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Raise awareness, build capacity for sustainable finance

The financial sector in Bangladesh is still facing challenges in moving towards sustainable finance due to a lack of awareness and capacity-building, stakeholders said yesterday.

Sustainable finance is the process of incorporating environmental, social and governance considerations into financial investment decisions, resulting in longer-term investments in sustainable economic activities and projects.

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"Awareness is very poor in this sector," said Sakhawat Hossain, joint director at the Bangladesh Bank.

There is no alternative to enriching capacity-building in the financial sector, including non-bank financial institutions (NBFIs), he said.

Hossain made these comments while presenting a keynote paper at a daylong conference, titled "Sustainable Banking and Finance", organised by the Bangladesh Institute of Bank Management (BIBM) at its office in the capital.

"Everyone has a responsibility for sustainable finance. But we, even bankers, need to know more about this to get the desired outcomes," said Syed Mahbubur Rahman, managing director and chief executive officer of Mutual Trust Bank Limited.

"There is a need for a level-playing field in the financial sector so everyone follows the guidelines," he said.

"The contribution of NFBIs to sustainable finance is still small. It is confined to large and specialised institutions like IPDC, IDLC and Bangladesh Finance," said Mominul Islam, managing director of IPDC, an NBFI. Most NBFIs are very small and lack the capacity to contribute to sustainable finance.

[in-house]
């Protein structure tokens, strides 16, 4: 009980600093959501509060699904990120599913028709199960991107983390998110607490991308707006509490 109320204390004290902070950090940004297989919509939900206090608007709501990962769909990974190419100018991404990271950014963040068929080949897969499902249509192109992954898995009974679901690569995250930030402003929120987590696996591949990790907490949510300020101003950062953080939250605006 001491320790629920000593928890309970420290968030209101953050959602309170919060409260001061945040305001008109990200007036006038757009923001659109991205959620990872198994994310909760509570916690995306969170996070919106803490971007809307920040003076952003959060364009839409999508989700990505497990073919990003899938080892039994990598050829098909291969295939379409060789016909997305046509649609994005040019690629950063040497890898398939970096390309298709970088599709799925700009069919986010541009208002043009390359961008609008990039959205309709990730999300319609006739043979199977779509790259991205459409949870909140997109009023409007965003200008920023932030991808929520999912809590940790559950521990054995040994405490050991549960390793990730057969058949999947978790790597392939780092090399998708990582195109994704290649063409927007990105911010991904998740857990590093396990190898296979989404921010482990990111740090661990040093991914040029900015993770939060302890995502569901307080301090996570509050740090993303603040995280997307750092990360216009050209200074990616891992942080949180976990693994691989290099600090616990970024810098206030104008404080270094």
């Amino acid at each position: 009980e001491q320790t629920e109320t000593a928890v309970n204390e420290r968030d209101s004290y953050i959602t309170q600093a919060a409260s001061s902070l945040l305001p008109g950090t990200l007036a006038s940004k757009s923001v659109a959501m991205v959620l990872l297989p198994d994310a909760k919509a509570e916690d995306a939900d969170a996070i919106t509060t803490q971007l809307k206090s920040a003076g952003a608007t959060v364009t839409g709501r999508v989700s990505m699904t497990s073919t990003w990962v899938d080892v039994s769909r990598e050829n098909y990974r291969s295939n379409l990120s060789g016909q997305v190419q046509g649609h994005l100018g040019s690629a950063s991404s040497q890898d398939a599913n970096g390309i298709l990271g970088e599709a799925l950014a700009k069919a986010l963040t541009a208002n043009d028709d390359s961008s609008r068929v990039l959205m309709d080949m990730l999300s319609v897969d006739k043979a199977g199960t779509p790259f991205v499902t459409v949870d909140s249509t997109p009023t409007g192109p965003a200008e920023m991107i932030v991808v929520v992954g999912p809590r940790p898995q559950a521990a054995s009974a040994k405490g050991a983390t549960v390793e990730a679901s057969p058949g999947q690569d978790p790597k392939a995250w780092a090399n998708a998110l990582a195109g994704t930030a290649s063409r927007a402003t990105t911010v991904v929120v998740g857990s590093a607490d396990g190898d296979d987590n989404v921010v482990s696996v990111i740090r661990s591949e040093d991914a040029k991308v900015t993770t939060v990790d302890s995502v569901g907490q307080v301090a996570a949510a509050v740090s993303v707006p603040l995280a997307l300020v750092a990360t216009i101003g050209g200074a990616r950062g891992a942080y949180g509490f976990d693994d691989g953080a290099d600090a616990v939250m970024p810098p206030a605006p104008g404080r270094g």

"This is the biggest challenge."

Not only NBFIs, but some banks are also suffering from sustainability issues, said Islam.

Masrur Arefin, managing director of the City Bank, said board members of banks should be involved in initiatives of sustainable finance.

Shah Md Ahsan Habib, professor at BIBM, added: "The financial sector needs strong policy support from government agencies to create the kind of incentive and supportive framework for the agents of change of green growth through sustainable finance."

He urged effective collaboration among stakeholders, including the government, regulators, banks and financial institutions, investors and corporations.

AKM Sohel, joint secretary of the Economic Relations Division (ERD), said there was a huge shortage of funding for the climate crisis.

The National Adaptation Plan (2023-2050) needs $230 billion to be implemented.

"But we spend only $1 billion a year. If we want to reduce this funding crisis, we need a minimum of $5 billion by 2030," he said.

"We are happy that the Asian Infrastructure Investment Bank wants to invest $4.5 billion over the next five years. Climate change mitigation and adaptation are key sectors of this fund."

He asked: "Are we ready to accept this investment? Do we have climate units in our banks?"

Sharifa Khan, secretary to the ERD, added: "Most of us are not aware of the environmental cost of development."

Unplanned rapid urbanisation and industrial growth have been taking a heavy toll on the natural resources that provide critical ecosystem services, she said.

"Bangladesh is an innocent victim of climate change-induced disasters. Our annual per capita carbon emission stands at 1.29 tonnes, yet we are the 7th most climate-vulnerable country in the world.

"Climate-induced disasters are eroding a substantial portion of our hard-earned growth," she added.